Last Updated: October 15th, 2018
Walking hurriedly prints anxiety and sorrow on the Earth. Instead of walking as a means to arrive at a particular destination, we can see it as an act in itself—walk to enjoy walking. When walking in meditation the goal is to print peace and serenity on the Earth by being in the present moment and enjoying each step for all the wonder that the world can bring us along the way.
Peace can be found in every step by coordinating our breathing with walking. Being aware of the contact between our feet and the Earth, we can slowly take three steps with each in-breath (repeat “in, in, in”) and slowly take three steps with each out-breath (repeat “out, out, out”). To be comfortable, we can take as many steps per breath as necessary.
When we need to stop, we should remain mindful of our breathing—then start walking again. Walking in this way, we come to realize that peace is not something to chase after. Peace resides internally—by walking slowly in mindfulness, we can enjoy each step and all the experiences that come from the walk itself.
There is a difference between eating to consume, and eating to eat. In the former, we chew food and swallow it simply to nourish ourselves. In the latter, we are mindfully aware of the food we eat and the process in which we eat it. By using our senses to observe the food, what results is a truer appreciation of what the food is and where it comes from—providing a stronger connection to the food and the Earth. This process also fosters consciousness of the quantity and quality of the food we eat.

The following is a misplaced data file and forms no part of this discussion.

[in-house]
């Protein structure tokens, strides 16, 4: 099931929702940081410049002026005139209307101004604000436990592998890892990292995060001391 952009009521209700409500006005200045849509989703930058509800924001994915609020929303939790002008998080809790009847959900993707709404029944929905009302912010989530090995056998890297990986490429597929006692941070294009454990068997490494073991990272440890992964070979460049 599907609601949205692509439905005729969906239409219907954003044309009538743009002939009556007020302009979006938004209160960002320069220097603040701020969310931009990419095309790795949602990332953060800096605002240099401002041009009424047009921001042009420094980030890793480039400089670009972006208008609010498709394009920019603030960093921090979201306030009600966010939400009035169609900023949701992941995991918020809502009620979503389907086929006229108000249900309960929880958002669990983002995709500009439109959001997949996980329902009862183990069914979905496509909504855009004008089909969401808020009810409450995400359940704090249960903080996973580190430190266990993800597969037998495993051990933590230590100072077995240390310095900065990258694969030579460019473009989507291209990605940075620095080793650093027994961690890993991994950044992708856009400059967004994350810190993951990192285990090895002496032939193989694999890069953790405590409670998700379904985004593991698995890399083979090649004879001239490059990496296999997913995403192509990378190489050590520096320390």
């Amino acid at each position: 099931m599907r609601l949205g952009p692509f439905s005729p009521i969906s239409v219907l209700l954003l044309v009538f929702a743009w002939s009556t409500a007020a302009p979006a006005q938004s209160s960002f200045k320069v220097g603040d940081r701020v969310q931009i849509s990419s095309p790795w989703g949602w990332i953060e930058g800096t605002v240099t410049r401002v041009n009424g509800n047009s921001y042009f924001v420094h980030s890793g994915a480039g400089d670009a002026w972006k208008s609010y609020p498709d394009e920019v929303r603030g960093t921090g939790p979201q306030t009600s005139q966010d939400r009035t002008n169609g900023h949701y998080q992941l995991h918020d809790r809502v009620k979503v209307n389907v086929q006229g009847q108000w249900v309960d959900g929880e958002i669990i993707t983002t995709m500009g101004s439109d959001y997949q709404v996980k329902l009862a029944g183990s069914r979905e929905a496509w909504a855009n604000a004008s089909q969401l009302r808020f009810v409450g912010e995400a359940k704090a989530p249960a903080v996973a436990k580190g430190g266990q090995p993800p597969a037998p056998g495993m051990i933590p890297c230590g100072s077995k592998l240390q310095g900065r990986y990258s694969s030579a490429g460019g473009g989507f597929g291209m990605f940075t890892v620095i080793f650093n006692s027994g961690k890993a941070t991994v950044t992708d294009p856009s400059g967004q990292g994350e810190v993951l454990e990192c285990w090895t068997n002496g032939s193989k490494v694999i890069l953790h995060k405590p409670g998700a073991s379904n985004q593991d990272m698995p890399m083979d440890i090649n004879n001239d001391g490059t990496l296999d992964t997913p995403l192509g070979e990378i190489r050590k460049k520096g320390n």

When eating in a group, it’s helpful to look at all those around the table with a smile and mindful breath. Doing this better enables us to get in touch with ourselves and others at the table. We can assist others’ mindful eating by speaking positively about the food. This serves two purposes: it helps people become more mindful of the food; and if conversation turns negative, a mindful comment can be used to redirect people toward the positive. Not all on Earth have as much access to food.
Being mindful of this allows us to give thanks for our circumstances, while feeling compassion for those who have less. Alternatively, occasional silent meals (or at the least, individual courses of meals) can assist in the practice of mindfulness because silence allows us to more easily appreciate the food and the process of eating mindfully.
(adapted from Peace is Every Step)